German civilian and military mapping agencies moved quickly to incorporate Austrian government institutions active in the fields of surveying and cartography. The new Vienna office of Germany’s civilian Reichsamt für Landesaufnahme absorbed Austria’s well-regarded Kartographisches Institut and also integrated mapping and surveying staff of the Bundesamt für Eich- und Vermessungswesen.  The German military incorporated the Austrian Army’s survey office, from now on identified as Heeresvermessungsstelle Wien.

Rather than reinvent the wheel German World War II military planners pragmatically worked within an established Austrian framework when they mapped parts of central and southeastern Europe. They continued to issue a number of Austrian map series with a long publishing history which reached far back into the 19th century.  The Kaiserliches und Königliches Militärgeographisches Institut, defunct since 1918, had a very long shadow.

A German military map series with more limited geographical coverage, the Spezialkarte von Österreich, von Ungarn, und der Tschechoslowakei 1:75 000, was published between 1935 and 1944. It was based on 1:75,000 source maps issued 1924-1939 by Kartographisches Institut, Vojenský zeměpisný ústav, Magyar Királyi Állami Térképészet, Topographische Zweigstelle des Bayerischen Landesvermessungsamts, and the Reichsamt für Landesaufnahme’s Hauptvermessungsabteilung XIV in Wien. Spezialkarte sheets also provided the source map data for various German military map series which covered large parts of central and southeastern Europe at a scale of 1:50,000.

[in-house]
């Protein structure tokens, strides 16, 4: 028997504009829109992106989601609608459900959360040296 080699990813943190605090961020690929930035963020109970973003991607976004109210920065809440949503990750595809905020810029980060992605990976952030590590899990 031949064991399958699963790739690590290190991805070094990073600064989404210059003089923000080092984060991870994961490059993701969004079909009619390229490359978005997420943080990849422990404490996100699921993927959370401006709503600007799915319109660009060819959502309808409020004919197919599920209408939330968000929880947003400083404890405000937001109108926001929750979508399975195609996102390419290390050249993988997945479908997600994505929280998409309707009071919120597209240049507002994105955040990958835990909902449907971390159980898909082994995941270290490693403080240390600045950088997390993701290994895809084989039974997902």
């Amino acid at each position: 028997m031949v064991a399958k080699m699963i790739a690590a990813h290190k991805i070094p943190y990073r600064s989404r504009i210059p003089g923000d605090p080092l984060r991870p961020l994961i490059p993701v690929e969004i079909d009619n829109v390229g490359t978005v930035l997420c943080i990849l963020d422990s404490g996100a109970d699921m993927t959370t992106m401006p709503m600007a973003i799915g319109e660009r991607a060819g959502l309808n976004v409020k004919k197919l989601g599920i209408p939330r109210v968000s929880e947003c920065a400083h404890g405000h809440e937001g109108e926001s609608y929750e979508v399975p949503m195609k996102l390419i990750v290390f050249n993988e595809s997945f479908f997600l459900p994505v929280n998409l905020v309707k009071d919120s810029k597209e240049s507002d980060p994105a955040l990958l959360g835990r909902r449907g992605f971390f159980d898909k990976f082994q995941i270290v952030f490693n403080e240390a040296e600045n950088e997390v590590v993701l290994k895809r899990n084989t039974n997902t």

The UC Berkeley Library acquired 420 sheets of this German military map series through the depository program of the U.S. Army Map Service (AMS) in the 1950s. U.S. Army military intelligence had collected these maps in Germany between October 1944 and September 1945, in the final months of World War II.  Today these maps are part of the UC Berkeley Library’s German Captured World War II Maps collection.


Lines of Latitude: German military map series Norwegen/Finnland 1:50 000 (1943-1944)

In 1961 University of California map librarian Sheila T. Dowd took stock: In an article published in the Special Library Association’s Geography and Map Division Bulletin she analyzed the growth of Berkeley’s map collection. Since 1917 its size had quadrupled. Growth came especially in the years following World War II.